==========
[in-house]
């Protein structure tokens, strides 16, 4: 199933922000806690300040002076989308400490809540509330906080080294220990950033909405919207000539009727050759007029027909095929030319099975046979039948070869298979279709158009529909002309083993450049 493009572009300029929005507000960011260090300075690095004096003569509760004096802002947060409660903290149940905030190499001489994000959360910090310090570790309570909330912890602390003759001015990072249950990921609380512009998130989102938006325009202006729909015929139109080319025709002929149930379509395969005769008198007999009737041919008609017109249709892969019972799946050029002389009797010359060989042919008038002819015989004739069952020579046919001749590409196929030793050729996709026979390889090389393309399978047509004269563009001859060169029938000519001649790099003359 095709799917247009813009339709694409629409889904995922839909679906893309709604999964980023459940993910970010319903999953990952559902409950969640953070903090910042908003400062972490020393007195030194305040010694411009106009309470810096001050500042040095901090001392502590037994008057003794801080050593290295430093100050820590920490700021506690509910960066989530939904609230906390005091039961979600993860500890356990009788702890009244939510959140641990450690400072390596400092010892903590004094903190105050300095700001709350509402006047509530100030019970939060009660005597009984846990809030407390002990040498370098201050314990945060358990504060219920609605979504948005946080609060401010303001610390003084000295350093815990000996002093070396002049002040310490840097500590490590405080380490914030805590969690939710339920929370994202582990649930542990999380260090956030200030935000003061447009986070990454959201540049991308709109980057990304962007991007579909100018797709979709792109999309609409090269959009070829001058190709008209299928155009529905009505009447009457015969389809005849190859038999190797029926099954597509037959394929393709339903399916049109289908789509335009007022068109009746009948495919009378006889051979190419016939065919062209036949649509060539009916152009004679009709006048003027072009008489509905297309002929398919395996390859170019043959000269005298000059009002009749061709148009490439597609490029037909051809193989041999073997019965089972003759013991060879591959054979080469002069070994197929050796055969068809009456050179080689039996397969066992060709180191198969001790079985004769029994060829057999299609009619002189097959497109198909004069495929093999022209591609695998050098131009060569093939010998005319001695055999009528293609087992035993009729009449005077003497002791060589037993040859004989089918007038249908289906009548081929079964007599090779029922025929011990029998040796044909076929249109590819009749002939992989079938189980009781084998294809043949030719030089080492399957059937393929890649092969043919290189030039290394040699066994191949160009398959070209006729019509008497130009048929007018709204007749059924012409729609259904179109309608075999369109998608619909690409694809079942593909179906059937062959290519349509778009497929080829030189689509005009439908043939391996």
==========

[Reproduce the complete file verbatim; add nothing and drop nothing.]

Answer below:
[in-house]
């Protein structure tokens, strides 16, 4: 199933922000806690300040002076989308400490809540509330906080080294220990950033909405919207000539009727050759007029027909095929030319099975046979039948070869298979279709158009529909002309083993450049 493009572009300029929005507000960011260090300075690095004096003569509760004096802002947060409660903290149940905030190499001489994000959360910090310090570790309570909330912890602390003759001015990072249950990921609380512009998130989102938006325009202006729909015929139109080319025709002929149930379509395969005769008198007999009737041919008609017109249709892969019972799946050029002389009797010359060989042919008038002819015989004739069952020579046919001749590409196929030793050729996709026979390889090389393309399978047509004269563009001859060169029938000519001649790099003359 095709799917247009813009339709694409629409889904995922839909679906893309709604999964980023459940993910970010319903999953990952559902409950969640953070903090910042908003400062972490020393007195030194305040010694411009106009309470810096001050500042040095901090001392502590037994008057003794801080050593290295430093100050820590920490700021506690509910960066989530939904609230906390005091039961979600993860500890356990009788702890009244939510959140641990450690400072390596400092010892903590004094903190105050300095700001709350509402006047509530100030019970939060009660005597009984846990809030407390002990040498370098201050314990945060358990504060219920609605979504948005946080609060401010303001610390003084000295350093815990000996002093070396002049002040310490840097500590490590405080380490914030805590969690939710339920929370994202582990649930542990999380260090956030200030935000003061447009986070990454959201540049991308709109980057990304962007991007579909100018797709979709792109999309609409090269959009070829001058190709008209299928155009529905009505009447009457015969389809005849190859038999190797029926099954597509037959394929393709339903399916049109289908789509335009007022068109009746009948495919009378006889051979190419016939065919062209036949649509060539009916152009004679009709006048003027072009008489509905297309002929398919395996390859170019043959000269005298000059009002009749061709148009490439597609490029037909051809193989041999073997019965089972003759013991060879591959054979080469002069070994197929050796055969068809009456050179080689039996397969066992060709180191198969001790079985004769029994060829057999299609009619002189097959497109198909004069495929093999022209591609695998050098131009060569093939010998005319001695055999009528293609087992035993009729009449005077003497002791060589037993040859004989089918007038249908289906009548081929079964007599090779029922025929011990029998040796044909076929249109590819009749002939992989079938189980009781084998294809043949030719030089080492399957059937393929890649092969043919290189030039290394040699066994191949160009398959070209006729019509008497130009048929007018709204007749059924012409729609259904179109309608075999369109998608619909690409694809079942593909179906059937062959290519349509778009497929080829030189689509005009439908043939391996």